OxFest by Jaime!

 

On Friday 4th March at the bright and breezy hour of 10pm WiSTEM’s OxFEST attendees gathered. Armed with blankets and pillows we boarded our wonderful minibus, resembling a “girl band tour bus.” The 10-hour journey began. Eight am saw our arrival at the Maths Institute at the University of Oxford. After desperately seeking bathrooms to change out of our stylish pyjamas we transformed from bedraggled travellers to professional and enthusiastic conference guests.

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The conference began with a welcome from the OxFEST president and then we were straight into career talks. Prof Ulrike Tillmann, University of Oxford, started off with a brief personal history, she proceeded to explain Path Integration in String Theory. At 9am on a Saturday this lead to a few confused faces. Jessica Griggs, an editor of New Scientist, then offered an interesting insight into a non-stereotypical STEM career. Throughout the day four other career talks were presented, Prof Alison Noble, Sue Kershaw and the University of Glasgow’s very own Prof Rhian Touyz. However, the committee’s favourite career talk was that of Prof Elena Rodrigeuz-Falcon, Univeristy of Sheffield. She’s seriously worth a google, follow her twitter – she has done so much amazing work for minorities in STEM.

 

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The broad spectrum of subjects these women worked in catered to all our attendees. Natasha, UofG Microbiology student said,
“I really enjoyed my time at OxFest, seeing those powerful women excel in their field has really inspired me to continue with my STEM studies and hopefully to continue into academia.”
OxFEST also offered research presentations, ranging to topics such as, ‘SimCells: a new chassis for synthetic biology’, to ‘How to become a Pulsar Hunter’. Further to this workshops focussing on confidence, resilience or communication were available to attend. These were helpful, Laura, WiSTEM’s Maths Convener said,
“I gained a different perspective by attending the conference. Instead of seeing mistakes as failure I’ve learned to look at them as learning opportunities.”
The WiSTEM committee were highly anticipating the panel discussion, looking for topics and tips for our event the following week. The six person strong panel offered up a plentiful of viewpoints, sometimes contrasting, and the audience was encouraged to participate. Points to note were the widespread use of male subjects in research and how this affects healthcare and services available to women. There is a huge loss of talent from these subjects because encouragement and accessibility isn’t offered. Everyone agreed, a diverse workforce, gender and otherwise offers the varied perspectives essential for success. Furthermore, competition is against yourself, progression is individual was a key statement. From this discussion Cat, UofG Maths student commented,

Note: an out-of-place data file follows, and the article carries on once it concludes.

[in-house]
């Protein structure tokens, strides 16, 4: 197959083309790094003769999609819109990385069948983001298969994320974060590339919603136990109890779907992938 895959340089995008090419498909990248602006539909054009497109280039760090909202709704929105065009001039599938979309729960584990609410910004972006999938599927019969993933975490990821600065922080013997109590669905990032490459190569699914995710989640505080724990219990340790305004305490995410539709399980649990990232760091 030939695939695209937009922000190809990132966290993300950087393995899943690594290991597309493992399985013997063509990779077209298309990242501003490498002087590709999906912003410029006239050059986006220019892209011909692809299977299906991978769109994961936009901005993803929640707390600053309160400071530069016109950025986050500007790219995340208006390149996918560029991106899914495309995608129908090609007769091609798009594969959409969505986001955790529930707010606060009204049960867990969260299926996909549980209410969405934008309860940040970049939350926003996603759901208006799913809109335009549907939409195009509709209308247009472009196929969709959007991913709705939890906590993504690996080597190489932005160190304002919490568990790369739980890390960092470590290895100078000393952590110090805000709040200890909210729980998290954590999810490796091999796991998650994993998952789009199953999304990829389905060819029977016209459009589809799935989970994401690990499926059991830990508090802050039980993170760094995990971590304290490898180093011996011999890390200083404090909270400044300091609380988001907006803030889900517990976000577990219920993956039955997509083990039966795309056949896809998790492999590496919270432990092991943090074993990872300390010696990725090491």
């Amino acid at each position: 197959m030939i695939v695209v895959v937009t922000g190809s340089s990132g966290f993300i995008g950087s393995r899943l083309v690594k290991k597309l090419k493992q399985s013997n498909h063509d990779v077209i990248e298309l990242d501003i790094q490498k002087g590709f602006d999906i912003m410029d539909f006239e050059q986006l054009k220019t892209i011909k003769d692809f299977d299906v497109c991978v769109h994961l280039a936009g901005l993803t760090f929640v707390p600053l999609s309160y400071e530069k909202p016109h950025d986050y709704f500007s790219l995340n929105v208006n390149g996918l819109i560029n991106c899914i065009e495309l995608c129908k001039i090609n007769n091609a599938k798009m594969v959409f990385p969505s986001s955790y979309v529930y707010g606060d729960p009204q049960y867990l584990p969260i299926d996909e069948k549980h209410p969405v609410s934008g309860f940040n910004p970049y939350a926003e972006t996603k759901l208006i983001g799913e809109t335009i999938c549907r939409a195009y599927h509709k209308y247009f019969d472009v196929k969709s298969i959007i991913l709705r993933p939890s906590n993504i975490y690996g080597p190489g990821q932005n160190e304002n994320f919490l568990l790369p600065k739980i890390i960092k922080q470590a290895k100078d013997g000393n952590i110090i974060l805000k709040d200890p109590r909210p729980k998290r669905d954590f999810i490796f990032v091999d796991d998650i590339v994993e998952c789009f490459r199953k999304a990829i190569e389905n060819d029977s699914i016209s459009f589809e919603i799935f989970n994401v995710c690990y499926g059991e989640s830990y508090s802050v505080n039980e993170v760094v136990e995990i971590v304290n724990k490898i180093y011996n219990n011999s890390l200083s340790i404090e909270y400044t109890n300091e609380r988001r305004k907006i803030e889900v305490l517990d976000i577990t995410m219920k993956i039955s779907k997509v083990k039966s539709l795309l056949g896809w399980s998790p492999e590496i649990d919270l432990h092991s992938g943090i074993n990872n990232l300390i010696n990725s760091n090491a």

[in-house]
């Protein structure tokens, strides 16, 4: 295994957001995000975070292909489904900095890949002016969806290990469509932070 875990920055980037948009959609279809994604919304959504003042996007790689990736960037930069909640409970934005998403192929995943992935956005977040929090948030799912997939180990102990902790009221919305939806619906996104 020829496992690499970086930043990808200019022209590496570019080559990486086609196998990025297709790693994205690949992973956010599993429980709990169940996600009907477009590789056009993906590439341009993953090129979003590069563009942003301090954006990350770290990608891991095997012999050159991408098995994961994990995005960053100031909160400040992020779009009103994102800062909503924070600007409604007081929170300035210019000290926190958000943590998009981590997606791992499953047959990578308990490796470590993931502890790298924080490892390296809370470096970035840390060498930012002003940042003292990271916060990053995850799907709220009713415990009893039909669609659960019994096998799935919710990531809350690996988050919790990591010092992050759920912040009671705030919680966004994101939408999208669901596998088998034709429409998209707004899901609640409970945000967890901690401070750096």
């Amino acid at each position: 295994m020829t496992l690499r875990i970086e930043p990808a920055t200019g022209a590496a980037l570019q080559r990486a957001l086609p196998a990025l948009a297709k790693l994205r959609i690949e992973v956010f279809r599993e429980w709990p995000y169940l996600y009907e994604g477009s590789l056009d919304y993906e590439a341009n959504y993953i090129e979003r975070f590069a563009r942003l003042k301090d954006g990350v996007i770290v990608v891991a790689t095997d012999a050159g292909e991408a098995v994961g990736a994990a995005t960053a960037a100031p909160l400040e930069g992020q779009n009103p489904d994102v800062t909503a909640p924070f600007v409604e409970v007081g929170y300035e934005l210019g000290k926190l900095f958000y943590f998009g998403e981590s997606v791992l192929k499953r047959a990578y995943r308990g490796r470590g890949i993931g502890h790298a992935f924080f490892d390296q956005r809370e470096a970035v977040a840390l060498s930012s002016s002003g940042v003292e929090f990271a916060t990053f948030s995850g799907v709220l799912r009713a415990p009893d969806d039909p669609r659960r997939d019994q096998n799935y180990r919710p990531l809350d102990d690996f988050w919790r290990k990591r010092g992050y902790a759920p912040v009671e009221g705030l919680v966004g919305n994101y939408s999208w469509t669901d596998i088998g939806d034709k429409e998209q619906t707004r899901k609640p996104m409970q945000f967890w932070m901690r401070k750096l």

“I gained new insight on how women are often raised to hold themselves back and be less confident and practical techniques on how to overcome that, such as applying for things because we want them, not because we meet every single criterion.”
After a long day we treated ourselves to a brief whizz around Oxford followed by some hearty Italian food and then piled back onto the minibus. Arriving back in Glasgow at 4pm, maybe due to exhaustion, we somehow felt a bit let down. Perhaps the hours of relentless organising and funding proposals had hyped this event up to more than it could deliver. Make no mistake, our incredible congratulations to the OxFEST committee for the work they’ve been doing for 5 years now on the conference. The organisation and execution of the event was impressive but there seemed to be a missing element to our experience. We felt the conference focussed strongly in those wishing to pursue work in academia and this left us without a full spectrum of perspective. Perhaps in the years to come a wider range of speakers will increase the success of the event.
The trip was ultimately a wonderful learning opportunity for the society and we have taken away so much that we can utilise in our events. It was incredible fun to get to know some of our members and hear their thoughts. We can only aspire to hold an event with as many keen and influential speakers and attendees. It is promising to see the work of other Women in STEM societies across the UK. We shall channel our remaining curiosity and  hopefully in the near future WiSTEM will hold its very own noteworthy conference at UofG in an innovative and extraordinary way.

 

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Special thanks to: University of Glasgow School of Engineering, School of Life Sciences and School of Mathematics and Statistics, GU FemEng, Extra Mile Coaches and to our wonderful members.

 

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